The Kentucky Derby — America's most celebrated horse race, which typically draws 150,000 spectators to the venerable Churchill Downs track — will be run this year with fans in the grandstands, officials said Thursday.
"The Run for the Roses," normally contested the first Saturday of May, had to be pushed back to Sept. 5 because of the coronavirus pandemic, and Churchill Downs President Kevin Flanery said Thursday that he had been in consultation with Kentucky Gov. Andy Beshear and state health officials over the decision to bring spectators back to the track that day.
"We are going to conduct Derby Week with fans," Flanery told reporters at Churchill Downs in Louisville, Kentucky. "It's going to be a different experience. This is a different year."
Flanery did not give a specific number when asked how many fans would be allowed inside Churchill Downs that day, when the world's best 3-year-old horses gallop 1 1/4 miles in a race dubbed "The Most Exciting Two Minutes in Sports."
He would only say that there will be "reduced capacities throughout the facility."
The race normally draws about 150,000 spectators — about 60,000 of them in permanent, reserved seats, with the rest in general admission.
Race officials hope to cut the general admission by more than 60 percent and reduce the number in reserved seats by up to 50 percent.
All of the 60,000 reserved seats have already been purchased, and the track hopes to get enough voluntary givebacks to make its goal.
"We are in the process of contacting each one of those seat holders to discuss their interest in attending: Do they still want the seats?" Churchill Downs spokesman Darren Rogers told NBC News on Thursday.
General admission holders on Sept. 5 will be kept to the infield of Churchill Downs. In normal years, a GA ticket could get a fan access to much of the facility's first floor as well.
The entire Churchill Downs facility is 1.6 million square feet, and Flanery said he believes fans can attend safely. But he added that plans for Sept. 5 are still developing.
"We will continue to be nimble," he said. "We will adjust to the facts as they are in the moment. But we have to make plans."
Kentucky is among those states that have meet the World Health Organization's recommended test-positivity rate of 5 percent or lower to go forward with business. Kentucky's rolling, seven-day rate was 3.82 percent as of Thursday morning.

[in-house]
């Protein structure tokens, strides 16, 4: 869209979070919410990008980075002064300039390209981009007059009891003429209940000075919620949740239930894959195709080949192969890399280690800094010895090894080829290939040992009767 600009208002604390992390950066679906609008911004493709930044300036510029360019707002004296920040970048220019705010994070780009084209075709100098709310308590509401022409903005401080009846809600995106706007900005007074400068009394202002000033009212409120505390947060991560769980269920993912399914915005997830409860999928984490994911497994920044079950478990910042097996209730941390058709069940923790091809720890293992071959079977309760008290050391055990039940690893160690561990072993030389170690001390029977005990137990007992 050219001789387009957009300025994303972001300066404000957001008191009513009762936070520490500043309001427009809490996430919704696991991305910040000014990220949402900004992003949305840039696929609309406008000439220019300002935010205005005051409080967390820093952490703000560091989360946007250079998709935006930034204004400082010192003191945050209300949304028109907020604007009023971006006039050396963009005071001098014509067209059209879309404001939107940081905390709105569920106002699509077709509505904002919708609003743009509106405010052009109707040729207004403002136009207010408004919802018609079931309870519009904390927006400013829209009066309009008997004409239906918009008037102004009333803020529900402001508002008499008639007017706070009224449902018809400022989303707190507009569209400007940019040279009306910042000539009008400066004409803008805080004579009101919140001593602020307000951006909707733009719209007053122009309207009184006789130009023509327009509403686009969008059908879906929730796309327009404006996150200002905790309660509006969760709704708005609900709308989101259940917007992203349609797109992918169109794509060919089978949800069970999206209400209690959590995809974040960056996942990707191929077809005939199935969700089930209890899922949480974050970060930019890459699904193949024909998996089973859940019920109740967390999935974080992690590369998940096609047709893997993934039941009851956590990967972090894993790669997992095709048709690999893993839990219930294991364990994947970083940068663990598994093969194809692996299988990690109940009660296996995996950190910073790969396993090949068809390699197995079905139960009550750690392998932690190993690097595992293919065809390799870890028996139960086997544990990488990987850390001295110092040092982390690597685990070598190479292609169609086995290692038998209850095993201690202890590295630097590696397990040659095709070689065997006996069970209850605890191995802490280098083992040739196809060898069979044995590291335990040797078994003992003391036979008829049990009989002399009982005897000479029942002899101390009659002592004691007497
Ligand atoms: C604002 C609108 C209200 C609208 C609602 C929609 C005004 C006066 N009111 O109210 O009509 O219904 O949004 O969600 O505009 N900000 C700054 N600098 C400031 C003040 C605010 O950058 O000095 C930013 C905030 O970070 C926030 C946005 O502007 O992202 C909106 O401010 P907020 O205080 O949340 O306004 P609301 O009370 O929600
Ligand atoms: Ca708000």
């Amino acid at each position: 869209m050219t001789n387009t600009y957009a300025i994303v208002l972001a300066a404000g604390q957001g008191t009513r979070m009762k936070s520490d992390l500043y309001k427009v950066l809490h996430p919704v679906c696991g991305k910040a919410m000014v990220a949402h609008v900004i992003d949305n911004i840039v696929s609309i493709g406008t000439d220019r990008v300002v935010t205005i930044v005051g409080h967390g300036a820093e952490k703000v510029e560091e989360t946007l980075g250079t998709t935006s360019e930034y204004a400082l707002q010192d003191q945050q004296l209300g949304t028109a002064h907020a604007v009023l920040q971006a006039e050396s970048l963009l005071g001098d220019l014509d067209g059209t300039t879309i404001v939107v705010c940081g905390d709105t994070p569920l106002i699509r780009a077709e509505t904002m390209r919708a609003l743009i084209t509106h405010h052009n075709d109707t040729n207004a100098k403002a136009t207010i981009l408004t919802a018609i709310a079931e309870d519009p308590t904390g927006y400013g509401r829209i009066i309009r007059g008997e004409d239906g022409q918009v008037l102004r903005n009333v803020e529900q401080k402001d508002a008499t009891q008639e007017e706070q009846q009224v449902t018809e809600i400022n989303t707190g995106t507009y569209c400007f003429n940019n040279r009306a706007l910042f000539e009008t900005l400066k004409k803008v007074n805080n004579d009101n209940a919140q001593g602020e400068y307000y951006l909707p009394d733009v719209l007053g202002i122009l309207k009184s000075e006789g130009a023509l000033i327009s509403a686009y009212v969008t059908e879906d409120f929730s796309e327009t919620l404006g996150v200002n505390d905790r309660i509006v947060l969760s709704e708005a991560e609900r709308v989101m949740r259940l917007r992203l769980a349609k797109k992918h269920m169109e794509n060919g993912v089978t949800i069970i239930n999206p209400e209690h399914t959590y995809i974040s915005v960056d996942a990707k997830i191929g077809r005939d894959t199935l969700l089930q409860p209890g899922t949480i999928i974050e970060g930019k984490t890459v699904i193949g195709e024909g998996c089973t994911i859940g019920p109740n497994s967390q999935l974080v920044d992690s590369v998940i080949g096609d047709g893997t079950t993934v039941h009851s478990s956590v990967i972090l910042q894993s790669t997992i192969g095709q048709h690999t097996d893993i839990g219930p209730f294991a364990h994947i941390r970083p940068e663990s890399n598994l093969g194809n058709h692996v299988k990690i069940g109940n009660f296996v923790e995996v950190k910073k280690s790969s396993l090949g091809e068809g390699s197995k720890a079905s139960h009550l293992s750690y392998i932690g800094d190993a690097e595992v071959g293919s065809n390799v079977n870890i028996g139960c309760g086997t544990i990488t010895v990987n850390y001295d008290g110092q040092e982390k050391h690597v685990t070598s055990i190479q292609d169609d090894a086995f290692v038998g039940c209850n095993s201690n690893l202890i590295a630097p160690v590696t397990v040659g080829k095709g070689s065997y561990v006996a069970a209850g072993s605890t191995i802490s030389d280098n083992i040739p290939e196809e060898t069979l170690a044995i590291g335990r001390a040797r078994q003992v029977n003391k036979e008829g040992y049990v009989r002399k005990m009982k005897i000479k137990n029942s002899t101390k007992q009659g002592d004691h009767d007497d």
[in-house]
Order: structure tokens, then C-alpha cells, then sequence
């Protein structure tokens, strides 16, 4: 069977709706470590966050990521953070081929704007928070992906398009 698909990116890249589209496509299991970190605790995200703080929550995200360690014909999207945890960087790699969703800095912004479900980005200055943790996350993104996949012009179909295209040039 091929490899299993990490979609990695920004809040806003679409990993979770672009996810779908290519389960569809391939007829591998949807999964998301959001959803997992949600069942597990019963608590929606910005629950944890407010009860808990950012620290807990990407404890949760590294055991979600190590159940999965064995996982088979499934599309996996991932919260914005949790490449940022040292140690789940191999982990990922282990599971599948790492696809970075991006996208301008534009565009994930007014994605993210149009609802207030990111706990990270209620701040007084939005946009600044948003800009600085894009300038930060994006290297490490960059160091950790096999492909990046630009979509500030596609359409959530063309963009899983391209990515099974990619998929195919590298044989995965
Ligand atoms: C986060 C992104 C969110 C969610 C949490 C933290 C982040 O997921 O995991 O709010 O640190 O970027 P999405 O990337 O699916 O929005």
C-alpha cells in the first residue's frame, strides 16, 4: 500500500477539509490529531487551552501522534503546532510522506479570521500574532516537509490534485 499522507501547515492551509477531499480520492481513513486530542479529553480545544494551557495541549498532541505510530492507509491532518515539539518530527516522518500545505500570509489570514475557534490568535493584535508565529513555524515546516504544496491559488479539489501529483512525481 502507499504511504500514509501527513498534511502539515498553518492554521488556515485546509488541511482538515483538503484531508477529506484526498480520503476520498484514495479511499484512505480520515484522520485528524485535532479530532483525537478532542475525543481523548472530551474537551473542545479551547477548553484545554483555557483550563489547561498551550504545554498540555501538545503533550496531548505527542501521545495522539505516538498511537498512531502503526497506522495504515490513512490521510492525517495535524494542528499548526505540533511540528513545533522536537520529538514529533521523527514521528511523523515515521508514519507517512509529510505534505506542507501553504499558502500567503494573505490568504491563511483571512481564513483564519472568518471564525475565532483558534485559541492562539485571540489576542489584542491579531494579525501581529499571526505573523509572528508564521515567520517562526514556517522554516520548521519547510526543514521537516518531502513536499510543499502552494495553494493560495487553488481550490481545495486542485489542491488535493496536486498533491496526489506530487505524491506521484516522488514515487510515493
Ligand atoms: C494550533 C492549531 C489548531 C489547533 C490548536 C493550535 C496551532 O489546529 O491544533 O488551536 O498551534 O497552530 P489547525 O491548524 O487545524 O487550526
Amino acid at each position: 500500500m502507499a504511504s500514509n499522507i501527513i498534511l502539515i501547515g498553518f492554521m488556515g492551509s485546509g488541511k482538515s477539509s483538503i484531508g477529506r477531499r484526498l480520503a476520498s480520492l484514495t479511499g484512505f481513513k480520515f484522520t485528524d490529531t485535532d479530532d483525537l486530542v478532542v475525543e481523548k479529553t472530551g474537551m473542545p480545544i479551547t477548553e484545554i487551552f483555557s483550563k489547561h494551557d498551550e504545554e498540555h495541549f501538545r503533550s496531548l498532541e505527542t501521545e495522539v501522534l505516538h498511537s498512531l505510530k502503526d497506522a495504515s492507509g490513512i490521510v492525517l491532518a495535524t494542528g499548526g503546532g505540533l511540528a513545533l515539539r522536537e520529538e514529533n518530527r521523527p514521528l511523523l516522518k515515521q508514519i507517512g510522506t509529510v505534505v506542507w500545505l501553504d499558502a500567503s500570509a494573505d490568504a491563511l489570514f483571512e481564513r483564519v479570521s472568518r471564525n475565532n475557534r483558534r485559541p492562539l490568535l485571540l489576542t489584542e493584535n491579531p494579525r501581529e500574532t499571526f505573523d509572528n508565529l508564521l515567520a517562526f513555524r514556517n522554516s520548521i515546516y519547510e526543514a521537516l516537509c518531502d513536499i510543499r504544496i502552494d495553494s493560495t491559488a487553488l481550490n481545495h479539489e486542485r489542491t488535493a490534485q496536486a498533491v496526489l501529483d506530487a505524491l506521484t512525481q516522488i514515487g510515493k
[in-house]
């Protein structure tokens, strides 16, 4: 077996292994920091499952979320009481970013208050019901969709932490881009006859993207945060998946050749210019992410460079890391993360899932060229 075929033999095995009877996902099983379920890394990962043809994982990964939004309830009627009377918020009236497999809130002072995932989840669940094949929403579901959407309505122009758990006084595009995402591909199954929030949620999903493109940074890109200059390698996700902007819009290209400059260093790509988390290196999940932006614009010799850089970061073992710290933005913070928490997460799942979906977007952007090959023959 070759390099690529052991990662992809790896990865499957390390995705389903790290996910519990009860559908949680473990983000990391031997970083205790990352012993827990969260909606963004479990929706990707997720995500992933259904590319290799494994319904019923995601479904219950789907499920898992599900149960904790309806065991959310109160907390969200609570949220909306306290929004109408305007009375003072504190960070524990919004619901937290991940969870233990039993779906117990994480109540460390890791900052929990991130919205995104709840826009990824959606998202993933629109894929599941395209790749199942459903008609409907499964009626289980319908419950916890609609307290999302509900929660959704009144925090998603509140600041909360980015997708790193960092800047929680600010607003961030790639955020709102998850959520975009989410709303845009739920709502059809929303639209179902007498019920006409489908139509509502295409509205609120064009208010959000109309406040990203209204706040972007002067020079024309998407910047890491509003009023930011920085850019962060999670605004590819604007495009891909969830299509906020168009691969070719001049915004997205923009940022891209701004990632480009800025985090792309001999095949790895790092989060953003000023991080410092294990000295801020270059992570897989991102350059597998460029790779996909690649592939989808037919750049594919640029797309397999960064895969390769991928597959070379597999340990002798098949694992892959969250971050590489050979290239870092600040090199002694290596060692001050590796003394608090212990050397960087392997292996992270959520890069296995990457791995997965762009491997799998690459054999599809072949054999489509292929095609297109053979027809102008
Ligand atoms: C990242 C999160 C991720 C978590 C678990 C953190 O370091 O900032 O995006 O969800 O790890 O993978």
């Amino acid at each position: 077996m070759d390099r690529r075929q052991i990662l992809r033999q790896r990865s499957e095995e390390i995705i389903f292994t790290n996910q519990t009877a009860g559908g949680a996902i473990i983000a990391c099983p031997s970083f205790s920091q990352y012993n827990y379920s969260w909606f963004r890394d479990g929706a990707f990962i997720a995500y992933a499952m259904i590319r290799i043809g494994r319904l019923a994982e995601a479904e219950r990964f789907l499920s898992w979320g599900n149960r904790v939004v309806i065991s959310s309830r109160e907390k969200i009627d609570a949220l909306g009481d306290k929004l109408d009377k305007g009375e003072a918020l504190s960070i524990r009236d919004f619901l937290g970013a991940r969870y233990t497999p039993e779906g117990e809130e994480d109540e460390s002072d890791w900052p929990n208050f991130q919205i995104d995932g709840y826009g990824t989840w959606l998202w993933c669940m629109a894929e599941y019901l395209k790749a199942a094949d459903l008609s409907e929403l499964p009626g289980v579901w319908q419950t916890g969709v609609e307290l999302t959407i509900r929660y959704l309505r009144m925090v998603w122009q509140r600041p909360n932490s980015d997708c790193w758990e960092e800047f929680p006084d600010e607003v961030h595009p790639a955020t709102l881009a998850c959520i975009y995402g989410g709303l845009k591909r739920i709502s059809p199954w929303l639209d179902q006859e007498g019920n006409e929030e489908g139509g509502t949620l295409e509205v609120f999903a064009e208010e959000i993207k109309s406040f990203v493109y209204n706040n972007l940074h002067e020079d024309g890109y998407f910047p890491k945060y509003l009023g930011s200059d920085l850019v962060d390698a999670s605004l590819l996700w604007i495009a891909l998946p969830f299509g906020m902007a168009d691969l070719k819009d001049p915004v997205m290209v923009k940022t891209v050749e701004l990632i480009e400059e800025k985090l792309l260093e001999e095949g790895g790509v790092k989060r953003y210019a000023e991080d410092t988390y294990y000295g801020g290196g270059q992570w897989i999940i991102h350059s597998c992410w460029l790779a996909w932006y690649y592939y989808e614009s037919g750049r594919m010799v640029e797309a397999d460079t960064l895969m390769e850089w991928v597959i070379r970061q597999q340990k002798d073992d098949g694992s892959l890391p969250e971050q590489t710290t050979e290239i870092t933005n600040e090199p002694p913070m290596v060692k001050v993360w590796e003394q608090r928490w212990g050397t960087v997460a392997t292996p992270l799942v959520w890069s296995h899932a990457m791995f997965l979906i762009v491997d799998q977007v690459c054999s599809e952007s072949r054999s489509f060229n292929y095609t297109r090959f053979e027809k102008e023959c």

The state is also in the lower half in terms of per capita deaths and infections.
The governor said the track's plans are acceptable.
“Churchill Downs submitted a comprehensive plan to state government that ensures that the Kentucky Derby will look very different this year, (but the changes) will help to protect the health and safety of every Kentuckian, which is my main priority," he told the Louisville Courier-Journal.
Other changes fans will see at Churchill Downs that day, officials said, will include:
- "Chef's table" buffets are being eliminated and points of other food sales will be spread out.
- All tickets will be mobile, to limit contact between fans and employees.
- Lines at betting windows will have markers to keep fans at some distance and internet access will be beefed up to make it easier for attendees to place wagers via cellphones.
- All employees will wear masks and some will don gloves, while fans will also be asked to cover their faces.
But Flanery stopped short of making masks mandatory for fans.
"We're going to be encouraging everybody to wear the mask," he said. "We'll work with folks. We're going to encourage them to do it. We'll be gently reminding folks."
The Kentucky Derby is usually the first of three races in horse racing's Triple Crown, followed by the Preakness and the Belmont Stakes.
This year, the Belmont Stakes was run first. Tiz the Law won last Saturday, in front of empty grandstands at Belmont Park in Queens, New York.
The Preakness, at Pimlico Race Course in Baltimore, has been rescheduled for Oct. 3.